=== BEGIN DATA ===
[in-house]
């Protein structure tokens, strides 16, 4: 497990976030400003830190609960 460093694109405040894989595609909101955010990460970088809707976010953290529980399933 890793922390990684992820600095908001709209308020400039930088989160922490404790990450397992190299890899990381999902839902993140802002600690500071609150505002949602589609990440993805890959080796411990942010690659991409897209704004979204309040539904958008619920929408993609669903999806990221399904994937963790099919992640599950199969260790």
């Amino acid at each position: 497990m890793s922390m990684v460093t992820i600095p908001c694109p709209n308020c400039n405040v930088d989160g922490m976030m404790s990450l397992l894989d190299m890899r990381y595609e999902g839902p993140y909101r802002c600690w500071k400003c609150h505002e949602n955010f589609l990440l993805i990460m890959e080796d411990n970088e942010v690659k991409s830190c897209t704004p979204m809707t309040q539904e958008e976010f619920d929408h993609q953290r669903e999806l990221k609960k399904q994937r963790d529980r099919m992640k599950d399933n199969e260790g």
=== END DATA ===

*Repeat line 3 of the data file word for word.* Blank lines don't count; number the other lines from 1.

């Amino acid at each position: 497990m890793s922390m990684v460093t992820i600095p908001c694109p709209n308020c400039n405040v930088d989160g922490m976030m404790s990450l397992l894989d190299m890899r990381y595609e999902g839902p993140y909101r802002c600690w500071k400003c609150h505002e949602n955010f589609l990440l993805i990460m890959e080796d411990n970088e942010v690659k991409s830190c897209t704004p979204m809707t309040q539904e958008e976010f619920d929408h993609q953290r669903e999806l990221k609960k399904q994937r963790d529980r099919m992640k599950d399933n199969e260790g």